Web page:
post

Iraq Costing US $12 Billion a Month

The flow of blood may be ebbing, but the flood of money into the Iraq war is steadily rising, new analyses show. In 2008, its sixth year, the war will cost approximately $12 billion a month, triple the “burn” rate of its earliest years, Nobel Prize-winning economist Joseph E. Stiglitz and co-author Linda J. Bilmes report in a new book.

Anyone remember these statement by Paul Wolfowitz:
On the cost of rebuilding Iraq

“There’s a lot of money to pay for this that doesn’t have to be U.S. taxpayer money…We’re dealing with a country that can really finance its own reconstruction, and relatively soon.” (3/27/2003, House Committee on Appropriations testimony)

“The oil revenues of Iraq could bring between $50 and $100 billion over the course of the next two or three years…We’re dealing with a country that can really finance its own reconstruction, and relatively soon.” (3/27/2003, House Budget Committee testimony)

“Fundamentally, we have no idea what is needed unless and until we get there on the ground. This delicate moment—when we are assembling a coalition, when we are mobilizing people inside Iraq and throughout the region to help us in the event of war, and when we are still trying, through the United Nations and by other means, to achieve a peaceful solution without war—is not a good time to publish highly suspect numerical estimates and have them drive our declaratory policy.” (3/27/2003, House Budget Committee testimony)

Regarding getting other countries to help fund reconstruction after the war: “I expect we will get a lot of mitigation, but it will be easier after the fact than before the fact.” (3/27/2003, House Budget Committee testimony)

post

No timeline. No funding. No excuses.

I’m really starting to like this guy.

This week – as we will forever – we remember those lost on September 11th. And this week, Washington refocuses on Iraq. But the question of Iraq is separate from September 11th – as it has always been, whatever George Bush would have us believe.

Likewise, supporting our troops and pursuing a failed war are not the same things – whatever George Bush would have us believe.

All Americans honor the incredible sacrifice of our troops. They have done everything asked of them with courage and resolve. Now we should bring them home.

They are policing a civil war, and the only way to end that civil war is for both sides, Sunni and Shia, to take responsibility to end it by agreeing to a political solution. And the only way to force them to take responsibility is to withdraw our troops – starting now.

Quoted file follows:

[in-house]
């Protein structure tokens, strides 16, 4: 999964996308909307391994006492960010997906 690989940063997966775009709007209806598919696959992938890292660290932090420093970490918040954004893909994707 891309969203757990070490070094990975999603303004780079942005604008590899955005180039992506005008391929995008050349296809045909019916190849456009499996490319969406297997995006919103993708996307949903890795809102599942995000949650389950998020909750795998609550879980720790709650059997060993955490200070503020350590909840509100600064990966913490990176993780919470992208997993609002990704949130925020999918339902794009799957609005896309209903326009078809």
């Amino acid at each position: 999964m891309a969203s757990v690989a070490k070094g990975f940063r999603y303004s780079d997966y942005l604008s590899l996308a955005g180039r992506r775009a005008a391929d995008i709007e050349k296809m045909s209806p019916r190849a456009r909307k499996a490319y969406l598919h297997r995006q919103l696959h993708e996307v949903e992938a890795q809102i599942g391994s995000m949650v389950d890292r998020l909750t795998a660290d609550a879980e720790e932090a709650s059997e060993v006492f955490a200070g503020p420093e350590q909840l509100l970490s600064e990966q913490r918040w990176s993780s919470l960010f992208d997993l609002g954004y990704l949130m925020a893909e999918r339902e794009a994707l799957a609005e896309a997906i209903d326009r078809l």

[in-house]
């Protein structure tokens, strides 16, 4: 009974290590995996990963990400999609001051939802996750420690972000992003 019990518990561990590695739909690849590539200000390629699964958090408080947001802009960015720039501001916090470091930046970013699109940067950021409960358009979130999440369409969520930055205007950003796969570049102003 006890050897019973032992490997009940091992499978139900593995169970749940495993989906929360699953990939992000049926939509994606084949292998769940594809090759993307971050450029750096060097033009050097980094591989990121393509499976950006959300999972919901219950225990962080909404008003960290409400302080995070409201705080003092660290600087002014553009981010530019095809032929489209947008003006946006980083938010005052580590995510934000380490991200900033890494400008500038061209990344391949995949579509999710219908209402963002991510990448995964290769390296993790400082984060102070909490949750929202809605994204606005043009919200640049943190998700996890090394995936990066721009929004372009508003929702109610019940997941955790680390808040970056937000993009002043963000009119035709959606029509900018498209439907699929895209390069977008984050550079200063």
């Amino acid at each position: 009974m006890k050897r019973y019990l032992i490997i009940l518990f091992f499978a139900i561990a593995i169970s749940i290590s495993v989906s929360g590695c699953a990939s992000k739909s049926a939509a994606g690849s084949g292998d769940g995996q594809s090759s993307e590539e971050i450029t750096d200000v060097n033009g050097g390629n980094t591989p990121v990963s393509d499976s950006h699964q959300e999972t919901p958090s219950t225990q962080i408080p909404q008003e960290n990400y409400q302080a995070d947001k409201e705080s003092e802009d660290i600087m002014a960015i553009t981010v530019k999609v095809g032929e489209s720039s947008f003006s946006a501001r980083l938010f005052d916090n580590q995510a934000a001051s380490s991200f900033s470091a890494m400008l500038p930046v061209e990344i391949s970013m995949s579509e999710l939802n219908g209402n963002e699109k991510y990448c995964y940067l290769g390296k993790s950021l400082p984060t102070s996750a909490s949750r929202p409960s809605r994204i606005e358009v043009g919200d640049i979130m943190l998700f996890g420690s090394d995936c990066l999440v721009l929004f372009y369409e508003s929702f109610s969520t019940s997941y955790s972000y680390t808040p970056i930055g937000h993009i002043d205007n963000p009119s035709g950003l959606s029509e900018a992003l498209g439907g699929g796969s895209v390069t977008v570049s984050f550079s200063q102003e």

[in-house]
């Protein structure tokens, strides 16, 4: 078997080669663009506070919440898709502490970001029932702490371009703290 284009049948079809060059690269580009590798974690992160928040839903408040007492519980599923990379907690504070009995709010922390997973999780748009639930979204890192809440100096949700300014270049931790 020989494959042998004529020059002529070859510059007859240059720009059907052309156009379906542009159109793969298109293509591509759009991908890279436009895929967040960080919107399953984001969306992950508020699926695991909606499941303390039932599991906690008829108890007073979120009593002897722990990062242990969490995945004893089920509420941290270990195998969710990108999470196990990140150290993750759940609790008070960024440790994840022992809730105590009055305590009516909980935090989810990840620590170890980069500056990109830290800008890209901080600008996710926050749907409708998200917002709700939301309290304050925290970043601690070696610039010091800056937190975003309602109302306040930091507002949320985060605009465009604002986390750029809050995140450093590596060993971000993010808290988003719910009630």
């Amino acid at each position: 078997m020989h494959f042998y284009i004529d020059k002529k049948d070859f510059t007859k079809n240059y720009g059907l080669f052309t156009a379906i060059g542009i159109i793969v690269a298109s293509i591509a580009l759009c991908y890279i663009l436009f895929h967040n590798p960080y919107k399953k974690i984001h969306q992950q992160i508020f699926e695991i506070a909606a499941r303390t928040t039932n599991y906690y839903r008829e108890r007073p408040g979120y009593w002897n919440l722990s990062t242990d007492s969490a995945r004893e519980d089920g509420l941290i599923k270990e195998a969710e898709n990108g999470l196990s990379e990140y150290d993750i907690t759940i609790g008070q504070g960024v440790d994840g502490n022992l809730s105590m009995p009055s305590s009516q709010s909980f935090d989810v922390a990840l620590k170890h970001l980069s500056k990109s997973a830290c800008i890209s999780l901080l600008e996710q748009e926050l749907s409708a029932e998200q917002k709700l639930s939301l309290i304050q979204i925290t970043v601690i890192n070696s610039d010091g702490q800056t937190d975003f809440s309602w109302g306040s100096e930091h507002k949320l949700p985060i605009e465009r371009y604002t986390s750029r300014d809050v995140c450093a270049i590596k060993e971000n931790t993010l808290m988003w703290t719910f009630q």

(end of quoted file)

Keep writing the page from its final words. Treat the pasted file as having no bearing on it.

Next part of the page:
Unfortunately, the president is pressing on with the only strategy he has ever had – more time, more troops and more war.

In January, after years of evidence that military actions cannot force a political solution, the president announced a military surge to force a political solution. In May, he vetoed a plan to end the war, demanded more time to show the surge could work, and Congress gave it to him. Now, after General Petraeus reports the surge has produced no progress toward a political solution, what does the president want? More time for the surge to work, when we know it won’t.

Our troops are stuck between a president without a plan to succeed and a Congress without the courage to bring them home.

But Congress must answer to the American people. Tell Congress you know the truth – they have the power to end this war and you expect them to use it. When the president asks for more money and more time, Congress needs to tell him he only gets one choice: a firm timeline for withdrawal.

No timeline, no funding. No excuses.

It is time to end this war.

[tags]Iraq,John Edwards,timeline[/tags]

post

John Edwards thoughts on troop withdrawl.

In 2006, the American people elected a Democratic Congress to change
course and end this war. It’s the whole reason the American people
voted for change. Yet, 10 months after the election, we still have the
status quo and Congress has still failed to do the people’s will. That
might be the way they do it inside the Beltway, but it’s not the
American way. It’s time to stand up for the American people and against
President Bush’s failed, stubborn policy. Without a firm deadline, a
small withdrawal of only some of the surge troops won’t cut it—that’s
not a solution, it’s an excuse. Congress must not send President Bush
any funding bill without a timeline to end this war. No timeline, no
funding. No excuses.

I haven’t backed any specific candidate yet for 2008 but he really does raise some good points.

[tags]Iraq,Politics,John Edwards[/tags]